On 10 April 2024 the European Parliament approved the text of the recast Urban Wastewater Treatment Directive. Of particular relevance to pharmaceutical and cosmetic companies, the recast Directive will introduce new extended producer responsibility (“EPR”)[1] obligations in respect of micropollutants from their products that end up in the urban wastewater stream.


The EU’s Urban Wastewater Treatment Directive (the “Directive”) has been in place since 1991 and aims to protect human health and the environment from the effects of untreated urban wastewater by requiring Member States to ensure that urban areas collect and treat wastewater. In 2019, the European Commission conducted an evaluation of the Directive which highlighted the concerning emergence of new sources of urban pollution, including micropollutants generated by the consumption of pharmaceuticals and cosmetics, as well as microplastics. On 26 October 2022, the Commission tabled a proposal for a recast Directive with the aim of addressing these issues.

Key updates to the Directive

According to the Commission, pharmaceutical and cosmetic residues represent the main sources of micropollutants found in urban wastewater requiring further treatment. The recast Directive therefore introduces the obligation to apply additional treatment (known as quaternary treatment) to urban wastewater in order to eliminate the broadest possible spectrum of micropollutants. Recognising the additional costs associated with quaternary treatment (such as those related to monitoring and the installation of new equipment), the Directive introduces EPR for “producers” of pharmaceuticals and cosmetics to contribute towards at least 80% of the costs of quaternary treatment.

Impact on healthcare companies

Who will the new obligations apply to?

The EPR regime will apply to “producers” that place relevant products on the national markets of Member States. The Annex to the Directive lays out the list of products covered by EPR regime, which comprises those falling within the scope of the EU Human Medicines Directive and the EU Cosmetic Products Regulation.  

Importantly, the EPR regime provided for by the Directive will apply to pharmaceutical and cosmetic companies as “producers” where they place in scope products on the market of an individual Member State, regardless of whether the individual components of that product were manufactured in a Member State or in a third country.

EPR obligations

The Directive outlines that pharmaceutical and cosmetics companies will have to pay at least 80% of the cost (including investment and operational costs) of any quaternary treatment, as well as any other costs necessary for compliance with the EPR. Member States can determine how the remaining 20% may be covered to minimise any associated impacts on the availability, affordability and accessibility of products. The amount to be paid by each individual producer will be determined based on the quantity and hazardousness of the substances contained in the products placed on the market.

In practice, the Directive envisages that since urban wastewater is treated collectively, the most appropriate mechanism through which producers can comply with EPR obligations is to join a nationally recognised organisation (known as a “producer responsibility organisation”) which can implement the producers’ obligations on their behalf.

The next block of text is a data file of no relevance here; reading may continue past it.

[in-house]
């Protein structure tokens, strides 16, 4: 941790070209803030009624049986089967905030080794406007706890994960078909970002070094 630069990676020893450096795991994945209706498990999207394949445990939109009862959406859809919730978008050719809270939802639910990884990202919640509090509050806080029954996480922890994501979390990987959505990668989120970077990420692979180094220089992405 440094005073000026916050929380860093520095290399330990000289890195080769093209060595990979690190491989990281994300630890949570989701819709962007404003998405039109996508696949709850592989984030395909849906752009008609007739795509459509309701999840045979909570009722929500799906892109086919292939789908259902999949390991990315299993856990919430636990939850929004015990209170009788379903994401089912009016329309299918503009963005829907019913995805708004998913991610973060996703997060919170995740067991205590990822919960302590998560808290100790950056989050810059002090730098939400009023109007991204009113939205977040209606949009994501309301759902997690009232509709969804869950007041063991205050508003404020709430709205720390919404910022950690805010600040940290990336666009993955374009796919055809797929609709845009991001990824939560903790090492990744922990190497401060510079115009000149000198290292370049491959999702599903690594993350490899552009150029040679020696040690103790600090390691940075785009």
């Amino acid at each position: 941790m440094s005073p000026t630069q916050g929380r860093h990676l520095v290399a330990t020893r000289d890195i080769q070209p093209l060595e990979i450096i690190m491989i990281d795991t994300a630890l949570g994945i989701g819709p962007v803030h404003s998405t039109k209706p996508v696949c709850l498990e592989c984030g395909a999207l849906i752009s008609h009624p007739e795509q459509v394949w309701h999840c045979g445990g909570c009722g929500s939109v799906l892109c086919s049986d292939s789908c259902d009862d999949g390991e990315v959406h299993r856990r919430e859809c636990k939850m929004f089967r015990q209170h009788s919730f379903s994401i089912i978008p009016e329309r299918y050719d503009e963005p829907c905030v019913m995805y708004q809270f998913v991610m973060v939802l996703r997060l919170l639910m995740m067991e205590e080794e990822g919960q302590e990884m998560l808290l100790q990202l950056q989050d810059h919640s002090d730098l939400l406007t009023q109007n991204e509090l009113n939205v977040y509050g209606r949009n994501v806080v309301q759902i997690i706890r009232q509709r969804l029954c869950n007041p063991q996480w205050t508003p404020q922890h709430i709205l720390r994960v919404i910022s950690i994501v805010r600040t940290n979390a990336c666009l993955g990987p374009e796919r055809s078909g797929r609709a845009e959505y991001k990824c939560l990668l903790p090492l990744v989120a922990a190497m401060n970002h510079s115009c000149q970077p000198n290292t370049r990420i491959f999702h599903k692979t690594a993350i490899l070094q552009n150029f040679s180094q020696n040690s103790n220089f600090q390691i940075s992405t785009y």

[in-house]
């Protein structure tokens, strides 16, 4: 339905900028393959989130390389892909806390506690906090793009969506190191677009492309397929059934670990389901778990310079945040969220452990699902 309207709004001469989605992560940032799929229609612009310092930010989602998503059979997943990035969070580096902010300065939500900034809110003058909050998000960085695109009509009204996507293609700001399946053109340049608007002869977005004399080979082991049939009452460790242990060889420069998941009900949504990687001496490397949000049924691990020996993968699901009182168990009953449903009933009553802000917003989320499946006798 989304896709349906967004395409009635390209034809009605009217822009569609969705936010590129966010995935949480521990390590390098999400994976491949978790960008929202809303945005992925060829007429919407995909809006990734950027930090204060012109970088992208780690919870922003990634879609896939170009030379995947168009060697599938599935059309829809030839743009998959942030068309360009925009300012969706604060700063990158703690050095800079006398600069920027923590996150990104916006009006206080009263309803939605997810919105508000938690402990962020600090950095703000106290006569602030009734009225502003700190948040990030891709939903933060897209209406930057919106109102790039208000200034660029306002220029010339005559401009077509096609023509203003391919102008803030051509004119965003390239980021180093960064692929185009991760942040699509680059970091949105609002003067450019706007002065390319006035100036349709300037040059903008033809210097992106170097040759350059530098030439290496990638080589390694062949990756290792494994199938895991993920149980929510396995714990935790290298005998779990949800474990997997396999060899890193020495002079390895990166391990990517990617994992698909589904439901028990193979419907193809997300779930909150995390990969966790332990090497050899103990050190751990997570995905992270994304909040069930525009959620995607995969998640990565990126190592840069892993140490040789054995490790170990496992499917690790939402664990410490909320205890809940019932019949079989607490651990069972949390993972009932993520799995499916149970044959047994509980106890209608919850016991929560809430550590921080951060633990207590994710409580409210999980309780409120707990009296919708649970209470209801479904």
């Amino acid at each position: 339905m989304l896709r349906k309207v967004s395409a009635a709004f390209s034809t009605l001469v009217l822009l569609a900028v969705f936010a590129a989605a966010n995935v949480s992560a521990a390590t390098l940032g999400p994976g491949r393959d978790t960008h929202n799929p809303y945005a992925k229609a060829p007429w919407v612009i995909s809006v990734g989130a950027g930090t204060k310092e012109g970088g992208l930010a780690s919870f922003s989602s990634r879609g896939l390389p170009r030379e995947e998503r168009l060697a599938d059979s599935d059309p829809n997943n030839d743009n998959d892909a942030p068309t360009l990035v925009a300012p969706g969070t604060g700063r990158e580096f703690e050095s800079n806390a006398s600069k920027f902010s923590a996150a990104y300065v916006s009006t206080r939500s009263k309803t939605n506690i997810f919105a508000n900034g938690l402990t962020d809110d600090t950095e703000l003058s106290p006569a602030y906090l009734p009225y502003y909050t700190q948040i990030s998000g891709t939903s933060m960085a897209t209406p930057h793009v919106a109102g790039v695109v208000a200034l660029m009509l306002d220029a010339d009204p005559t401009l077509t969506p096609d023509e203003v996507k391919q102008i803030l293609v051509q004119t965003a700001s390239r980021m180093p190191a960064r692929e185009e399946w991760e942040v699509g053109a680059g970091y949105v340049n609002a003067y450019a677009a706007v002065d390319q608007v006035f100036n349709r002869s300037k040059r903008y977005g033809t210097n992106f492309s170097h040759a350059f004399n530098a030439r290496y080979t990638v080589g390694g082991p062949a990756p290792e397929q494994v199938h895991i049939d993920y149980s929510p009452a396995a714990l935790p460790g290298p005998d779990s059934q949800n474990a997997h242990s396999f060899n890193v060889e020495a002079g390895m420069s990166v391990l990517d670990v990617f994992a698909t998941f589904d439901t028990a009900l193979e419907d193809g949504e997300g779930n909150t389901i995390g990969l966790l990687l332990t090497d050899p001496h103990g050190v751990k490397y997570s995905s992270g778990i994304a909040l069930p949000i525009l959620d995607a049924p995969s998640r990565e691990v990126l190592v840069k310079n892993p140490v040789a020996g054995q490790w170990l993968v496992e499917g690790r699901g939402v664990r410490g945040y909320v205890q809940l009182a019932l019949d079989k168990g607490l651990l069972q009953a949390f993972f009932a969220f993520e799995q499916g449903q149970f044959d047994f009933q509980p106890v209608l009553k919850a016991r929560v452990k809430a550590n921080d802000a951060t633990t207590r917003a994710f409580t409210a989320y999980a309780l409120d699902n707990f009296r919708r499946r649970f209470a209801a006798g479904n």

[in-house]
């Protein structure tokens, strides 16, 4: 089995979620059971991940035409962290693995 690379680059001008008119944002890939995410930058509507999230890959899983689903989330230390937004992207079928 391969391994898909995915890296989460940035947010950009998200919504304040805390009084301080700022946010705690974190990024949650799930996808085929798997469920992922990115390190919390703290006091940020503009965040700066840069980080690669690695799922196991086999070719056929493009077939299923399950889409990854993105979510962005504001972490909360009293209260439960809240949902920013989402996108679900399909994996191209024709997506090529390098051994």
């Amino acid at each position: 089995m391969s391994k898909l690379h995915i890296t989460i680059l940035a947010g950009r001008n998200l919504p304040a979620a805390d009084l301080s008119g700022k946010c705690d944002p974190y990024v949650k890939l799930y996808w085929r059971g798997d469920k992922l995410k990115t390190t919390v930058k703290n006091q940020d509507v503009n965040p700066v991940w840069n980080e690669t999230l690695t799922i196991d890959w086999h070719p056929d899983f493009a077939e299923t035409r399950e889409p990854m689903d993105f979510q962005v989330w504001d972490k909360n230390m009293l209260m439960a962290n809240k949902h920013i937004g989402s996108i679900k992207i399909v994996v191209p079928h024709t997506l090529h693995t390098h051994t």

In exchange for joining a producer responsibility organisation, producers will be required to:

  • contribute financially to the producer responsibility organisations in order to cover the costs arising from their EPR (as outlined above); and
  • report the annual quantities and hazardousness of pharmaceutical and cosmetic products that they place on the market, and whether they benefit from any of the exemptions.

There are exemptions from the EPR requirements where the relevant product(s) placed on the market: (i) do not exceed 1 tonne per year; or (ii) are rapidly biodegradable in wastewaters or do not generate micropollutants at the end of their life.

Business impact

The requirements of the Directive mean that economic investment into the implementation of EPR schemes will be necessary. However, Member States are given the discretion to balance EPR obligations with the requirement to not endanger the affordability, availability and accessibility to important products (particularly medicines). The Commission is also able to adopt implementing acts to identify products that do not generate micropollutants in wastewaters at the end of their life. This will provide further clarity on the scope of products to which the EPR regime applies.

What next? The text of the recast Directive is expected to be formally adopted during the second quarter of this year. Member States are then required to transpose the Directive into national legislation within 30 months after the date of entry into force (and so likely by late 2026/early 2027). Producers of the products falling within the ambit of the Directive should therefore monitor the transposition of the Directive’s requirements in the Member States where their products are placed on the market.

[1] EPR is a principle in environmental management that extends the responsibility of manufacturers or producers beyond production to cover the entire life cycle of products, including their eventual treatment and disposal. 


Rachel MacLeod is a senior associate in Baker McKenzie's London office.


Bibi is a Trainee Solicitor in Baker McKenzie's London office.